Wara Farm Tops Moringa School’s Technology for Climate Hackathon

0

Jacob’s Ladder Africa and Moringa School have revealed the winners of the Technology for Climate Hackathon, which challenged young people to develop innovative tech-based solutions to address the impact of climate change in the country.

Wara Farm led by Verah Kwamboka and David Nene emerged as the winner for their artificial intelligence (AI) powered solution to mitigate inefficiencies in food supply chains to address food insecurity in the country.

The solution decentralizes supply chain processes and increases farmers’ access to information and tools they require to improve their outputs. 

The second and third place awards were won by Okoa Waste, which seeks to provide urban waste management solutions, followed by Kambare, which aims to close the gap in access to high-quality and affordable aqua feeds, respectively.

Jacob’s Ladder Africa will incubate the top five teams after the hackathon to help them further develop their solutions.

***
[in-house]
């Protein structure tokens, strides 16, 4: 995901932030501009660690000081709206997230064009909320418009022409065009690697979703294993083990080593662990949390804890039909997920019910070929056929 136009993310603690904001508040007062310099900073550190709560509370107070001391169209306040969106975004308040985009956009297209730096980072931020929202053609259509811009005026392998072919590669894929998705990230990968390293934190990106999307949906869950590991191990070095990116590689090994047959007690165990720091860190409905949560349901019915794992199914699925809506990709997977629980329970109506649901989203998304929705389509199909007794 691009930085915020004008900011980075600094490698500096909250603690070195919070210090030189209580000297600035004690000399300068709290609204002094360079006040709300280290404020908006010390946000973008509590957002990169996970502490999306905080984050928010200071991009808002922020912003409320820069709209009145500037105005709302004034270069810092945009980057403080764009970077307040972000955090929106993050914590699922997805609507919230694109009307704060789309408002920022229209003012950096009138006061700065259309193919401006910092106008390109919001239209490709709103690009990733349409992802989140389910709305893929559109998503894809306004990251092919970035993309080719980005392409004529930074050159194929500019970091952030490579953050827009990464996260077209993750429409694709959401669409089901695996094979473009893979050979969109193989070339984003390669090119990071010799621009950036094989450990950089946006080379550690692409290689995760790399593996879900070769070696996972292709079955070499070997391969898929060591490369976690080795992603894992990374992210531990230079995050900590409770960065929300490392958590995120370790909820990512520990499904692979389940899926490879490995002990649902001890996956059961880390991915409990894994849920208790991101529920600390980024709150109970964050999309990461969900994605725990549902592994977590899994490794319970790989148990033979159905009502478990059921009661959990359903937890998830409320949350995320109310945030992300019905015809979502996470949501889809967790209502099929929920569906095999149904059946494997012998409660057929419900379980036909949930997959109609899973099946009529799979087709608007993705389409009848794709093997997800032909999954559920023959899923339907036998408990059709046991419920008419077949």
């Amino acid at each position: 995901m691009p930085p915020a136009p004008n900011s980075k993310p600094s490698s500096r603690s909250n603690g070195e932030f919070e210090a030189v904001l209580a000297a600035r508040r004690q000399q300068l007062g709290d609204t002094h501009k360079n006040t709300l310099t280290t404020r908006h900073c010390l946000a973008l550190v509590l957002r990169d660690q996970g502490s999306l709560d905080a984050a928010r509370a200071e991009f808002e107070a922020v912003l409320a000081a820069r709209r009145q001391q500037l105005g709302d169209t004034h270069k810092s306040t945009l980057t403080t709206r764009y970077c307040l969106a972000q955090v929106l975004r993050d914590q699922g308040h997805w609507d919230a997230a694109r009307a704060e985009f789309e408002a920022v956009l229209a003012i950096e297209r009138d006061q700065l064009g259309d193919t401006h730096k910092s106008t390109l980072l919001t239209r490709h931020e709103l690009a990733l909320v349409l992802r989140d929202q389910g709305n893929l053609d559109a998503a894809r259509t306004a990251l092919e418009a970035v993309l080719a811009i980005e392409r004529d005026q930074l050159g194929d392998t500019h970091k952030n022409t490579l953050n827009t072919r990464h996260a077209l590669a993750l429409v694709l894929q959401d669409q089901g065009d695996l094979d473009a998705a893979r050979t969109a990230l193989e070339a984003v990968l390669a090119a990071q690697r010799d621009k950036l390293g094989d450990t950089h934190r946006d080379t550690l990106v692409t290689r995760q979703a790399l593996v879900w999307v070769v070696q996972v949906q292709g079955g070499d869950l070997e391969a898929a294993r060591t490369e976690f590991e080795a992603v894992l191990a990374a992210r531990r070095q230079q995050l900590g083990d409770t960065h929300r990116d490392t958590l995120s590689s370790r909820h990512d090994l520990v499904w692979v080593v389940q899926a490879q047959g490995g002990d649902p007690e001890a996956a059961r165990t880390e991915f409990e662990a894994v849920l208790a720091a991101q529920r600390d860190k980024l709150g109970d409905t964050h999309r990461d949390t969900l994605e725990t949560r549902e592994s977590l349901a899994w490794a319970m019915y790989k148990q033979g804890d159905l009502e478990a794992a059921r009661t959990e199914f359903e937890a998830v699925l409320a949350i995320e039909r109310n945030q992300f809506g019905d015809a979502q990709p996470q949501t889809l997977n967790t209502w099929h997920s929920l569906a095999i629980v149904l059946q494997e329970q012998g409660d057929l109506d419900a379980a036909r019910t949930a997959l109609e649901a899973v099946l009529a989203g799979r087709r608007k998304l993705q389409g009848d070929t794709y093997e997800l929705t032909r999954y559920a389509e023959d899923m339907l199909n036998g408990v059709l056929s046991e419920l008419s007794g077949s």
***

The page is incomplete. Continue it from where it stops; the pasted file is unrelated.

With 60% of the African population being under the age of 25, the youth can be catalysts that leverage innovation to combat climate change and develop unique solutions to African challenges. 

The judging panel consisted of Dorothy Maseke, Head of Risk & Compliance at ICEA Lion Group, Lizzie Biney-Amissah, Partner at E3 Capital, Marcus Watson, Partner at KawiSafi Ventures and Francis Kahindi, Founder of Techprescribed. 

Quotes

“The brilliant ideas presented by the different teams that took part in the hackathon underscores our belief that African youth can be the engine for innovation on the continent. They have the potential to bring forth fresh, new solutions that are contextualized to Africa and we feel compelled to spur them on and help provide the tools they require,” says Bilha Ndirangu, co-founder of Jacob’s Ladder Africa.

“Our collaboration with Jacob’s Ladder Africa exemplifies a good meeting of minds in using technology to encourage innovation towards developing solutions for climate change. The need for tech talent stands out and Moringa School continues to produce more and more skilled graduates. Some great ideas have emerged from the hackathon including creating a platform for urban farming, organic waste management, and more,” says Snehar Shah, Chief Executive Officer, Moringa School. 

Previous articleKenya’s MyHealth Africa Raises KES 123M for Expansion in Asia, Middle East
Next articleTECNO Reportedly Prepping its First Foldable Device, the Phantom V Fold
Kenn Abuya is a friend of technology, with bias in enterprise and mobile tech. Share your thoughts, tips and hate mail at [email protected]